Albertson’s stocks some of the items I favor — Aroma Coffee, Twining’s Irish Breakfast tea, McCann’s Irish Oatmeal, Taos Mountain Energy Bars — but while the bars and coffee were cheaper at Albertson’s, the oatmeal actually cost a buck more than at Whole Amazon.

And Albertson’s organic-produce section is a very small garden indeed, with other organic products scattered around and about, hidden among the pedestrian bits by category, instead of huddled smugly in their own tiny gated community.

Smith’s has an OK wine selection, but doesn’t carry my Clausthaler Dry-Hopped non-alcoholic beer. There’s an organics ghetto, but the produce is minimalist, nearly as thin a crop as at Albertson’s. It’s just a few minutes by bike from El Rancho Pendejo, but so is Hell.

Sprouts Farmers Market stocks Clausthaler, but only the original fake lager, and the wines are mostly the sort one drinks from a paper bag while sitting on a curb.

However, Sprouts’ selection of organic produce is second only to Whole Amazon, and it offers a house-brand organic plain English muffin I like (Whole Amazon recently re-engineered its English muffins into gummy inedibility).

Keller’s Farm Store has the league-leading meat counter and Sabroso Foods tortillas. I wouldn’t use a Whole Amazon tortilla to blow my nose.

The upshot of this unscientific survey** is that I can do without Whole Amazon, but only by shopping at Albertson’s, Smith’s, Sprouts, Keller’s, and Kelly Liquors (for my fake beer).

* “My” income mostly being “her” income.

** And yes, this is how I roll when Herself is out of Dodge. You can’t stop me! To-GA! To-GA! To-GA!

What’s for breakfast?

November 20, 2018

Back In the Day®, when the cops decided to grab some shuteye during a shift, they called it “cooping.” But this Cooper’s hawk isn’t napping on the job. He’s up early and inspecting the menu from our backyard maple.

I saw this when I stepped out to shoot the sunrise this morning. Our bird feeders have become a bird feeder.

Takeout gets taken out

September 7, 2018

The monsoons persist.

Herself takes an exercise class on Tuesdays and Thursdays, and sometimes she’ll slide by Il Vicino afterward to collect a couple sammiches so Your Humble Narrator doesn’t have to cook.

Last night was one of those sometimes. Until the deluge.

First came the thunder, which sounded like incoming artillery rounds fused for airburst. Skylights, which we have aplenty, gave me and the cats a pretty good look at the flash part of the flash-bang, too.

And then, the rain. Holy hell, the rain. A neighbor said we got an inch in an hour, and I have no reason to doubt her. The cul-de-sac basically turned into a giant storm drain.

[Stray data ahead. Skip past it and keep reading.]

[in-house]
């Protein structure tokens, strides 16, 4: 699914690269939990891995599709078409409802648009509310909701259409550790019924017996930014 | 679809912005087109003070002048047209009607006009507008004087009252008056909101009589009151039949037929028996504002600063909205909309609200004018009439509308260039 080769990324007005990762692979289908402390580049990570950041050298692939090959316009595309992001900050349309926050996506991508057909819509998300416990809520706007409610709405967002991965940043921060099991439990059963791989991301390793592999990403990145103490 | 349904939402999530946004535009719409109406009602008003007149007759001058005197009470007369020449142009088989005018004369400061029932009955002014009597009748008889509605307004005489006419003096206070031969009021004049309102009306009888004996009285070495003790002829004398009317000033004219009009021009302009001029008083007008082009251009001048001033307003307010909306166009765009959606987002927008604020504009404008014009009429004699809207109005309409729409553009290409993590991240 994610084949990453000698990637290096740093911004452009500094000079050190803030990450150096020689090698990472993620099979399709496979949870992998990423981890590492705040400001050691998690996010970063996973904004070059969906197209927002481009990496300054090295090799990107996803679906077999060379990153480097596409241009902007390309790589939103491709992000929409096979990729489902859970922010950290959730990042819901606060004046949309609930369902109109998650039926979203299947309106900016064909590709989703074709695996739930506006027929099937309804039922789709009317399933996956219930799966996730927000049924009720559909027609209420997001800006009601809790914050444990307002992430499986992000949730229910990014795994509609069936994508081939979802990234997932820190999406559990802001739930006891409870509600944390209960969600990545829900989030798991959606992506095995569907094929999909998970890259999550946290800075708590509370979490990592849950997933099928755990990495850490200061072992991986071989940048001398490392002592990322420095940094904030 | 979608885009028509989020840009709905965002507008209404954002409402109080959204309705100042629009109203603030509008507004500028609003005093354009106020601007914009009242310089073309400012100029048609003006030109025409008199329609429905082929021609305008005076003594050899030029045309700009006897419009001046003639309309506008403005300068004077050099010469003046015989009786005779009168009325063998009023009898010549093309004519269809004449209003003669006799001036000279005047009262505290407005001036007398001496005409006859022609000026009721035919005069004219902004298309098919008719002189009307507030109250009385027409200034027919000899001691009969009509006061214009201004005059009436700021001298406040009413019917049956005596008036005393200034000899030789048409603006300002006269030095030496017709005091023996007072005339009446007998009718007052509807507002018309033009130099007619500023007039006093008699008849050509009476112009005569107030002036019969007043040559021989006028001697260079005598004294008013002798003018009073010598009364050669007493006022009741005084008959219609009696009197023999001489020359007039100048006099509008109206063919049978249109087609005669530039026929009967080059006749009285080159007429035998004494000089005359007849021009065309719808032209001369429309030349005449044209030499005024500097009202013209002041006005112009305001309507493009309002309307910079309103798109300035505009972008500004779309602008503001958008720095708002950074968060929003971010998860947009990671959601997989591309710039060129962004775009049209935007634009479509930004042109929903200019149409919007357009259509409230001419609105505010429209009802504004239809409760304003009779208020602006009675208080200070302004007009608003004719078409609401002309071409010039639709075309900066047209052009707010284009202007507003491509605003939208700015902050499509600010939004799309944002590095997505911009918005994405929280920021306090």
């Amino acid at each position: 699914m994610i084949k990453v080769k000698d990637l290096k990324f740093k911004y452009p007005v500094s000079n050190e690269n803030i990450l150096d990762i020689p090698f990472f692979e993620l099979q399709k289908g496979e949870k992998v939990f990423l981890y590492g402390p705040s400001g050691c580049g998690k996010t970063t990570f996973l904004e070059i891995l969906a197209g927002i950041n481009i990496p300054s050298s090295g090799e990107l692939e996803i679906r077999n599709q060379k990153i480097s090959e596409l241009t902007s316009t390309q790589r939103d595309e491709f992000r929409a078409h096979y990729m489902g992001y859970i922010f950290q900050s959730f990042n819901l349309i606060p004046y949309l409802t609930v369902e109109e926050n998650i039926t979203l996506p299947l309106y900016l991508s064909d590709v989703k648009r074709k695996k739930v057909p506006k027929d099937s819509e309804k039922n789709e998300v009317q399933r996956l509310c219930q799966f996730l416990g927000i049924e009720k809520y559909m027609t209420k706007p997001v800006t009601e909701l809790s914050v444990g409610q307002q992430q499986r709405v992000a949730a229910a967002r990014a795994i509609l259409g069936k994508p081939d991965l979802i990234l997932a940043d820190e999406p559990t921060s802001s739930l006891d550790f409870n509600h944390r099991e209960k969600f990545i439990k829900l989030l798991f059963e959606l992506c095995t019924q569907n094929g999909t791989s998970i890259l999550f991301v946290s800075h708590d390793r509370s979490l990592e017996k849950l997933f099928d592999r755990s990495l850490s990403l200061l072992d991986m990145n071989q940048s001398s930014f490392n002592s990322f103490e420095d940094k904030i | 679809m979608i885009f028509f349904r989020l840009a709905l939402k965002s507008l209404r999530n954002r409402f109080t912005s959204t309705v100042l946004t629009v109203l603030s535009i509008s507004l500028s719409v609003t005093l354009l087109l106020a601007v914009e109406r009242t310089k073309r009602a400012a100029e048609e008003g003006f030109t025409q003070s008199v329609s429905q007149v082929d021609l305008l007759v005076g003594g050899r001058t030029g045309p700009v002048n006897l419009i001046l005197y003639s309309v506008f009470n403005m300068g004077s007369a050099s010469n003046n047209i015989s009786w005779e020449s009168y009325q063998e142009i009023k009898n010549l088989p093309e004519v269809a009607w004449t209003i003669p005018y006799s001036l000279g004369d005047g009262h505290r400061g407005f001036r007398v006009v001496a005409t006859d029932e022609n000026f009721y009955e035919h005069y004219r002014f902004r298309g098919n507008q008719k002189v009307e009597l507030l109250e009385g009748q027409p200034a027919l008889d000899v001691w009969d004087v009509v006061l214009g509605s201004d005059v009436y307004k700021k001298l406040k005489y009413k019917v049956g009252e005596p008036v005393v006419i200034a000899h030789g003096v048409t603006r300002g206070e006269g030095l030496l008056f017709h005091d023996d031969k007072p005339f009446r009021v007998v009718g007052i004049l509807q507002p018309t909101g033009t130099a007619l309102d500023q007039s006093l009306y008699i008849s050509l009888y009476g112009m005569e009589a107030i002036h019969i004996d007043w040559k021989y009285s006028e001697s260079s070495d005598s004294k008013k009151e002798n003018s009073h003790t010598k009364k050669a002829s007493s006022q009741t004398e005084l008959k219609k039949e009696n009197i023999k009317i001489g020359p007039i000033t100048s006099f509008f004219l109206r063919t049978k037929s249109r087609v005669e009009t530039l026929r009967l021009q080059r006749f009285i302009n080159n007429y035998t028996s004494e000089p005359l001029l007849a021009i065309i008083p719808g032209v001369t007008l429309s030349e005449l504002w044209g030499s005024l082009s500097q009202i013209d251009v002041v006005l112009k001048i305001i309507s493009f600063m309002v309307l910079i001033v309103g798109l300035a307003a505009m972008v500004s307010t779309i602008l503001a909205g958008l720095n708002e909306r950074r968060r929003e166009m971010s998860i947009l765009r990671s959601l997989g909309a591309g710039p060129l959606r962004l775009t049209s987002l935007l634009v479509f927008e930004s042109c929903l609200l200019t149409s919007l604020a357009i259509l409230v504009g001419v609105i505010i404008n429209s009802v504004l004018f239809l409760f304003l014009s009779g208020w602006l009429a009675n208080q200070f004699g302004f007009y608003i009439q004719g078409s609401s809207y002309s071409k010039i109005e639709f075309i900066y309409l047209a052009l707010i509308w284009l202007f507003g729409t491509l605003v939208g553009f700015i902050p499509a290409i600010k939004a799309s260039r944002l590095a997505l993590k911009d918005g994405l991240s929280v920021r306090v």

In any case, the upshot is, I had to cook. It would have been an upstream swim to Il Vicino for Herself and we’d have wound up with soup sammiches after she swam back.

Trail of tiers

March 22, 2018

The Paseo del Bosque hasn’t leafed out yet, but it’s still a nice change, snotlocker-wise, from the juniper-heavy foothills.

Spring? Meh. Don’t talk to me about spring. We got summer down here, dude.

Yesterday I did a nice little two-and-a-half-hour ride that took in a number of the local bike trails — Paseo de las Montañas, Paseo del Bosque, Paseo del Norte, North Diversion Channel — and finished with the Tramway climb.

This is a really good ride for letting the mind wander alongside the body. The first hour is mostly downhill with a few tense moments — a couple dicey multilane-thoroughfare crossings, too much time on Indian School Road, and a narrow, stop-and-go, pain-in-the-ass stretch of Mountain skirting the north edge of downtown — but after that it’s smoove like butta, yo.

The bosque trail is flat as flat can be. The Paseo del Norte rises a bit to North Diversion. And Tramway is a pleasant steady-state, half-hour climb. There’s a little suffering at the bottom, near Interstate 25, and a little more at about the six-mile mark, but mostly it’s a matter of picking a gear you like and turning it over.

Mid-50s at the start, mid-60s at the finish, what’s not to like? When I got home I ate everything worth eating and then set about making some more — tacos, pico de gallo, spuds and turnips roasted in olive oil, salt and pepper. There were leftovers so I can eat it all over again today.

Then this morning I arise to learn that Il Douche and Uncle Joe are barking from a safe distance about throwing hands. Jesus H., etc. Can someone give these noisy old farts a couple of bikes, turn ’em loose in the desert sun for a couple of hours?

The only thing they’ll want to pound on afterward is a taco platter. But I ain’t cookin’ for ’em.